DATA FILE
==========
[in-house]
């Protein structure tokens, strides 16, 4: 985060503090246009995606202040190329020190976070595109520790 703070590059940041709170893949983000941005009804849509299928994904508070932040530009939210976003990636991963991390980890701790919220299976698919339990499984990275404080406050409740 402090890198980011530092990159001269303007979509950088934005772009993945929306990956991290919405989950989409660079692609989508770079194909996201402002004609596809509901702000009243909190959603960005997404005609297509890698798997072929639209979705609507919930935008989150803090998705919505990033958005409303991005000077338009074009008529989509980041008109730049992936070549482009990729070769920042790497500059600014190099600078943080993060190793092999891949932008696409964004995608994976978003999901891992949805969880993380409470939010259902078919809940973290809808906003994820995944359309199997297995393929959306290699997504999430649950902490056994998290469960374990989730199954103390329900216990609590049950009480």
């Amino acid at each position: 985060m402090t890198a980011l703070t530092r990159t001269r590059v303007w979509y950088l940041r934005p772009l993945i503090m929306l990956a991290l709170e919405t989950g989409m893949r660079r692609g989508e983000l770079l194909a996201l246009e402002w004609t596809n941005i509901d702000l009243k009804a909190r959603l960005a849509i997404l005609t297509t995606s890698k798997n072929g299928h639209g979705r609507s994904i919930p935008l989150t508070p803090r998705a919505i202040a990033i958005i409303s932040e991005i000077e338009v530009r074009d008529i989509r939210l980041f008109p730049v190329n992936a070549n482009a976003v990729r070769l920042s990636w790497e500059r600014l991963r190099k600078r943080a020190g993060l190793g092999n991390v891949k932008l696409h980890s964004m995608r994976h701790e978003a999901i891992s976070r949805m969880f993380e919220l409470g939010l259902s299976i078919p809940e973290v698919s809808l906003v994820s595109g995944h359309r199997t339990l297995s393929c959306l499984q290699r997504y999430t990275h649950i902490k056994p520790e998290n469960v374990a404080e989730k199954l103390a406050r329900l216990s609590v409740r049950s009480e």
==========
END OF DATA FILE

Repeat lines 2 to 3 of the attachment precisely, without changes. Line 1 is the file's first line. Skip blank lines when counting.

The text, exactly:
């Protein structure tokens, strides 16, 4: 985060503090246009995606202040190329020190976070595109520790 703070590059940041709170893949983000941005009804849509299928994904508070932040530009939210976003990636991963991390980890701790919220299976698919339990499984990275404080406050409740 402090890198980011530092990159001269303007979509950088934005772009993945929306990956991290919405989950989409660079692609989508770079194909996201402002004609596809509901702000009243909190959603960005997404005609297509890698798997072929639209979705609507919930935008989150803090998705919505990033958005409303991005000077338009074009008529989509980041008109730049992936070549482009990729070769920042790497500059600014190099600078943080993060190793092999891949932008696409964004995608994976978003999901891992949805969880993380409470939010259902078919809940973290809808906003994820995944359309199997297995393929959306290699997504999430649950902490056994998290469960374990989730199954103390329900216990609590049950009480």
């Amino acid at each position: 985060m402090t890198a980011l703070t530092r990159t001269r590059v303007w979509y950088l940041r934005p772009l993945i503090m929306l990956a991290l709170e919405t989950g989409m893949r660079r692609g989508e983000l770079l194909a996201l246009e402002w004609t596809n941005i509901d702000l009243k009804a909190r959603l960005a849509i997404l005609t297509t995606s890698k798997n072929g299928h639209g979705r609507s994904i919930p935008l989150t508070p803090r998705a919505i202040a990033i958005i409303s932040e991005i000077e338009v530009r074009d008529i989509r939210l980041f008109p730049v190329n992936a070549n482009a976003v990729r070769l920042s990636w790497e500059r600014l991963r190099k600078r943080a020190g993060l190793g092999n991390v891949k932008l696409h980890s964004m995608r994976h701790e978003a999901i891992s976070r949805m969880f993380e919220l409470g939010l259902s299976i078919p809940e973290v698919s809808l906003v994820s595109g995944h359309r199997t339990l297995s393929c959306l499984q290699r997504y999430t990275h649950i902490k056994p520790e998290n469960v374990a404080e989730k199954l103390a406050r329900l216990s609590v409740r049950s009480e």